We are on our way to ER but give around 10% of our income every year because its important to us. I think mmm is more about spending on what is important to you and cutting out the rest... If being generous with your time, money and knowledge is important to you, being frugal in other areas can increase your generosity where it matters.

Zikoris

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Re: Are you treating people differently?
« Reply #6 on: August 09, 2014, 12:02:32 AM »
I drifted away from some spendy friends after becoming frugal, but I was already starting to drift away from that group due to other differences at that point. We're starting to meet more like-minded people these days.

I think Mustachianism has improved my relationship with my boyfriend - we have tons of fun finding free activities, tracking our spending and income, and writing a frugal living blog together.

I definitely silently judge a lot of people's money choices, but I try not to treat them differently. Sometimes I choke when someone tells me how much they spend on something, but that's not voluntary on my part.

Doomspark

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Re: Are you treating people differently?
« Reply #7 on: August 09, 2014, 05:09:34 AM »
Since I started getting a handle on my finances a couple months ago, I've noticed that I'm biting my tongue more when coworkers talk about their new car, or new TV, or whatever. and then complain about always being broke in the next breath.

wtjbatman

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Re: Are you treating people differently?
« Reply #8 on: August 09, 2014, 05:28:28 AM »
Oh, when I retire 15-20 years earlier than my peers I intend to be smug as shit about it. At least for a little while. Then I'll be too busy enjoying life to sweat the small stuff.

justchristine

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Re: Are you treating people differently?
« Reply #9 on: August 09, 2014, 05:52:25 AM »
 My guess is that anyone who is worried about becoming stingy and selfish is probably the type of person who would be loving and generous no matter their circumstance.  Although that doesn't mean you should dismiss her fear.  As with any fear in life, once you've identified it you can develop a strategy to overcome it. ER and the journey to get there is really anything you choose to make it.

You can build in charitable contributions and gifts for family/friends into your budget.  Volunteering doesn't cost anything but your time and spirit which you'll have even more of when you are FIREd.

Personally I manage to give a lot of money to charity and buy my loved ones gifts for holidays/special occasions all while saving about 60% of my income.  I just cut my budget from other categories.  One of my goals when I'm free of a fulltime job is to do some of the volunteer work that I'm interested in but don't have the energy for at the present.  The journey to FIRE isn't all about money unless you make it that way.

lcg377

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Re: Are you treating people differently?
« Reply #10 on: August 09, 2014, 11:08:13 AM »
In one of Carl Sagan's books, he opened it with a quote like, 'when you're in love, you want to shout it to the world.' Since I've found this site, I've been trying to reign it in so my friends don't think I'm a crazy religious convert! But really . . . I want to grab them and bookmark MMM on all their iphones and tablets!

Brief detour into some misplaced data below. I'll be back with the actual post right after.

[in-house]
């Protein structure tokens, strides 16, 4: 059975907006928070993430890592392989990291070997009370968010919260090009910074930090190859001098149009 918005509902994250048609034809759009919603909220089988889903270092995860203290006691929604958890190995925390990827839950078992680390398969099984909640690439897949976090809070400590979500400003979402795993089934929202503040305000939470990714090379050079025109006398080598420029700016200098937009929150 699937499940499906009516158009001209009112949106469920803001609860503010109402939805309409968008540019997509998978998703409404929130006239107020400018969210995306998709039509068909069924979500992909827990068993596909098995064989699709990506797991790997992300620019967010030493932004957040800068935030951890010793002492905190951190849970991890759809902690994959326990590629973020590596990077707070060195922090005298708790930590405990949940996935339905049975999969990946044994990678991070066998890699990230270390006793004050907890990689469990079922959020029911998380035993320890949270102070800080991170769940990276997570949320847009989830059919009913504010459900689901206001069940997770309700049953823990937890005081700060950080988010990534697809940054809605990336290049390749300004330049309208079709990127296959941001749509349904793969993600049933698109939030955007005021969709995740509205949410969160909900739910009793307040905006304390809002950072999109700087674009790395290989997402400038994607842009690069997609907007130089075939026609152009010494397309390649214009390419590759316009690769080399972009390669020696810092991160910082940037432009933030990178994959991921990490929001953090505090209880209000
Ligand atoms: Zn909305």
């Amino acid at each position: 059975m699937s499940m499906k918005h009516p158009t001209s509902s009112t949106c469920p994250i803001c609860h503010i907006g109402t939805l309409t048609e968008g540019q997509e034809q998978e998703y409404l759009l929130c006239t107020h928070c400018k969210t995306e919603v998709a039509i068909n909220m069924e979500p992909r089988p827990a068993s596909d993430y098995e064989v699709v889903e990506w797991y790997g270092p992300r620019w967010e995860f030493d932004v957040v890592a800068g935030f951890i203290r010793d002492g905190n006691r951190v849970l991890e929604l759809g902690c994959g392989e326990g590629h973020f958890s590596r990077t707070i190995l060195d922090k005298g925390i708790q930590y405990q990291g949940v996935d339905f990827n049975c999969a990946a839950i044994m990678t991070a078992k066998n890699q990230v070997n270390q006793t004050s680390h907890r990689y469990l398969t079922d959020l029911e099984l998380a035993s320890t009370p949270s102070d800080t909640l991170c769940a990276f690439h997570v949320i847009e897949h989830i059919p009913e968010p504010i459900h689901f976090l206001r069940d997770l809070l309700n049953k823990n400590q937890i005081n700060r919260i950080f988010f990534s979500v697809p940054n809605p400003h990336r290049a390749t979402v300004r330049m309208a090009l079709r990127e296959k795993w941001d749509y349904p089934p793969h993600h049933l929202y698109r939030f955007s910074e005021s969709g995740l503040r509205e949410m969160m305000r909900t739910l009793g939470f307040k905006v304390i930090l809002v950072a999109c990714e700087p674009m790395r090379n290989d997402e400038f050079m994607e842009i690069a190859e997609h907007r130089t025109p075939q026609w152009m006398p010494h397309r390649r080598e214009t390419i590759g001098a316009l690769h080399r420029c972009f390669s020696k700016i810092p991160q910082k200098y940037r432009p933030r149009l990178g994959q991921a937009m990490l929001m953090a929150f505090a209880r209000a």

Also, I've noticed I feel really worried for older people that are working low-wage jobs.  At my side gig, there are a couple women in their 60's that are making less than $10/hr and are clearly living on the edge financially, and don't have other resources. They are a "good" cautionary tale. :(

iris lily

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Re: Are you treating people differently?
« Reply #11 on: August 09, 2014, 11:19:36 AM »
At FIRE we will DO more for the community and will write smaller checks. Both kinds of resources are needed, people who can carry out work, and people who can fund that work.

I imagine that I will worry more about money and will "talk poor" about it because that's how I was from age 25 to age 45 - 50. Then I had some years where I got out of that mindset (once the stache was big enough to generate stache at a nice pace.) This is something to be mindful of since I don't want to be in the "poor me" mindset, yet I know I will have to be more careful with money upon retirement, always keeping in the back of my mind that the stock market will go down considerably (it will) and I might have to draw from our stache (that's ok, we can do it!)

Yet, I abhor acts of throwing money around unnecessarily even in tiny amounts. So for those who think that the old man was stingy, perhaps he 1) hated to see waste  2) didn't give out money to projects or people he thought were wasting it  3) was just grumpy about everything, and money was part of that.

It's a balancing act, keeping money and yet spending it appropriately.
« Last Edit: August 09, 2014, 11:24:58 AM by iris lily »

horsepoor

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Re: Are you treating people differently?
« Reply #12 on: August 09, 2014, 11:42:16 AM »
I actually feel like I can be more generous because I'm in control of my finances vs. just worrying about them, and have more flexibility in my budget.  With that said, I'm not in the really early ER group - just aiming to have the ability to retire in 13-14 years if I feel like it (around age 50).

Also with the people who find themselves being a bit judgy about spending.  Then I remember that I spend hundreds per month on my two oversized equine pets, so I keep my mouth shut.

Dicey

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Re: Are you treating people differently?